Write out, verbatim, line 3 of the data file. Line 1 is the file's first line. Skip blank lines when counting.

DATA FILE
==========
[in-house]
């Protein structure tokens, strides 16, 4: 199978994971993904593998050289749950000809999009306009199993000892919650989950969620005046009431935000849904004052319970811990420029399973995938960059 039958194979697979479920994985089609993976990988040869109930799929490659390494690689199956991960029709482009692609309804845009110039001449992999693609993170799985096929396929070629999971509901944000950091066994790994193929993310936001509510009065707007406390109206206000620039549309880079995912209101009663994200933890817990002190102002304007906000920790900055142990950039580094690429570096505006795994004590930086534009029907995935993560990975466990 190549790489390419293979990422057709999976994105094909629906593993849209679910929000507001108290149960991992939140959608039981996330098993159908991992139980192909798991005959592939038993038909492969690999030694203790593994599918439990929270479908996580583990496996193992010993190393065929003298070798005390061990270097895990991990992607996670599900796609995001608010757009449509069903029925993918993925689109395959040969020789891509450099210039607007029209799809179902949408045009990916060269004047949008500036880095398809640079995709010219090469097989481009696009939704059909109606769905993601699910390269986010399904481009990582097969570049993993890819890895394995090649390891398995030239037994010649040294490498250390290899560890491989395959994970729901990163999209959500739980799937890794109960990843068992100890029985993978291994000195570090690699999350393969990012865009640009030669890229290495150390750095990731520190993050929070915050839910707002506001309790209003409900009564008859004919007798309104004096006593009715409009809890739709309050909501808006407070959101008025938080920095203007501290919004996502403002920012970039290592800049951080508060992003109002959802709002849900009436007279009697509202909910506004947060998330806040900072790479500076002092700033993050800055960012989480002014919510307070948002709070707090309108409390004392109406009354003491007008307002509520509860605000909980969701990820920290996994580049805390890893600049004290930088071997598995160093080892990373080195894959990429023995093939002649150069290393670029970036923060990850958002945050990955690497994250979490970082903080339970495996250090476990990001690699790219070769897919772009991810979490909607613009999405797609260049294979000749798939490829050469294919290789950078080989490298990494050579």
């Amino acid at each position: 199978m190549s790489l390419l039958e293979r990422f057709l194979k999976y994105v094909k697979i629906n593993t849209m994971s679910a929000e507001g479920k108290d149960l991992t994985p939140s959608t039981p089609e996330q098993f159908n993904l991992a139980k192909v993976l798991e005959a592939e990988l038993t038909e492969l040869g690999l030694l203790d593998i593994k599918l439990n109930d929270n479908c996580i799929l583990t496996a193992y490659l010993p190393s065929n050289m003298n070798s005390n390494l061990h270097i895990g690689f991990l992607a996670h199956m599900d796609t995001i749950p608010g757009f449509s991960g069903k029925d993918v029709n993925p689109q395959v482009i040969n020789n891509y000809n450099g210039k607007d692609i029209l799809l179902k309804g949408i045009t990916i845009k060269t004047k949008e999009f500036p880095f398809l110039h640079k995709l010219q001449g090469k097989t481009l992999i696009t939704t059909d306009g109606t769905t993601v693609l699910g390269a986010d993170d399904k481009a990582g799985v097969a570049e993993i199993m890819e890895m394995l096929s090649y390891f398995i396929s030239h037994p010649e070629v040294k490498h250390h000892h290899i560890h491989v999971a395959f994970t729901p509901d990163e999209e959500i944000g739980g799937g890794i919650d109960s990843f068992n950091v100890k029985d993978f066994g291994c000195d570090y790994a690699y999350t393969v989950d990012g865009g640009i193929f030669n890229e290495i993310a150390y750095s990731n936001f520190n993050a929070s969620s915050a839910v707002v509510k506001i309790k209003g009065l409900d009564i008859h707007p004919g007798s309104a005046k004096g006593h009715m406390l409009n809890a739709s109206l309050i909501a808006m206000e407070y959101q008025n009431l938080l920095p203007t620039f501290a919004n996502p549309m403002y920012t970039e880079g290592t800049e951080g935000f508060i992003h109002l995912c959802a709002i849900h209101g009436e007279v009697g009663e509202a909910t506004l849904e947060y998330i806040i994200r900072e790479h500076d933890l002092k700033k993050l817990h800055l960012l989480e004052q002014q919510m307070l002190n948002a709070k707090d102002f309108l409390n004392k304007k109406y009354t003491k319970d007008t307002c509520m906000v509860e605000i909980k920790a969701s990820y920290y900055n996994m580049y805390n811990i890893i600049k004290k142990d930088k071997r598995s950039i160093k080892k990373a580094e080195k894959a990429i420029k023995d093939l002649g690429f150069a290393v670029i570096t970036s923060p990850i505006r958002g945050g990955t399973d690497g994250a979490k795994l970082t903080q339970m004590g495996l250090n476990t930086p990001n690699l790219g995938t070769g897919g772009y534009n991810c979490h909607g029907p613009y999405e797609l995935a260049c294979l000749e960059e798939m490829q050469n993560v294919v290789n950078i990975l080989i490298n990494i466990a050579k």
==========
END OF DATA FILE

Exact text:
């Amino acid at each position: 199978m190549s790489l390419l039958e293979r990422f057709l194979k999976y994105v094909k697979i629906n593993t849209m994971s679910a929000e507001g479920k108290d149960l991992t994985p939140s959608t039981p089609e996330q098993f159908n993904l991992a139980k192909v993976l798991e005959a592939e990988l038993t038909e492969l040869g690999l030694l203790d593998i593994k599918l439990n109930d929270n479908c996580i799929l583990t496996a193992y490659l010993p190393s065929n050289m003298n070798s005390n390494l061990h270097i895990g690689f991990l992607a996670h199956m599900d796609t995001i749950p608010g757009f449509s991960g069903k029925d993918v029709n993925p689109q395959v482009i040969n020789n891509y000809n450099g210039k607007d692609i029209l799809l179902k309804g949408i045009t990916i845009k060269t004047k949008e999009f500036p880095f398809l110039h640079k995709l010219q001449g090469k097989t481009l992999i696009t939704t059909d306009g109606t769905t993601v693609l699910g390269a986010d993170d399904k481009a990582g799985v097969a570049e993993i199993m890819e890895m394995l096929s090649y390891f398995i396929s030239h037994p010649e070629v040294k490498h250390h000892h290899i560890h491989v999971a395959f994970t729901p509901d990163e999209e959500i944000g739980g799937g890794i919650d109960s990843f068992n950091v100890k029985d993978f066994g291994c000195d570090y790994a690699y999350t393969v989950d990012g865009g640009i193929f030669n890229e290495i993310a150390y750095s990731n936001f520190n993050a929070s969620s915050a839910v707002v509510k506001i309790k209003g009065l409900d009564i008859h707007p004919g007798s309104a005046k004096g006593h009715m406390l409009n809890a739709s109206l309050i909501a808006m206000e407070y959101q008025n009431l938080l920095p203007t620039f501290a919004n996502p549309m403002y920012t970039e880079g290592t800049e951080g935000f508060i992003h109002l995912c959802a709002i849900h209101g009436e007279v009697g009663e509202a909910t506004l849904e947060y998330i806040i994200r900072e790479h500076d933890l002092k700033k993050l817990h800055l960012l989480e004052q002014q919510m307070l002190n948002a709070k707090d102002f309108l409390n004392k304007k109406y009354t003491k319970d007008t307002c509520m906000v509860e605000i909980k920790a969701s990820y920290y900055n996994m580049y805390n811990i890893i600049k004290k142990d930088k071997r598995s950039i160093k080892k990373a580094e080195k894959a990429i420029k023995d093939l002649g690429f150069a290393v670029i570096t970036s923060p990850i505006r958002g945050g990955t399973d690497g994250a979490k795994l970082t903080q339970m004590g495996l250090n476990t930086p990001n690699l790219g995938t070769g897919g772009y534009n991810c979490h909607g029907p613009y999405e797609l995935a260049c294979l000749e960059e798939m490829q050469n993560v294919v290789n950078i990975l080989i490298n990494i466990a050579k």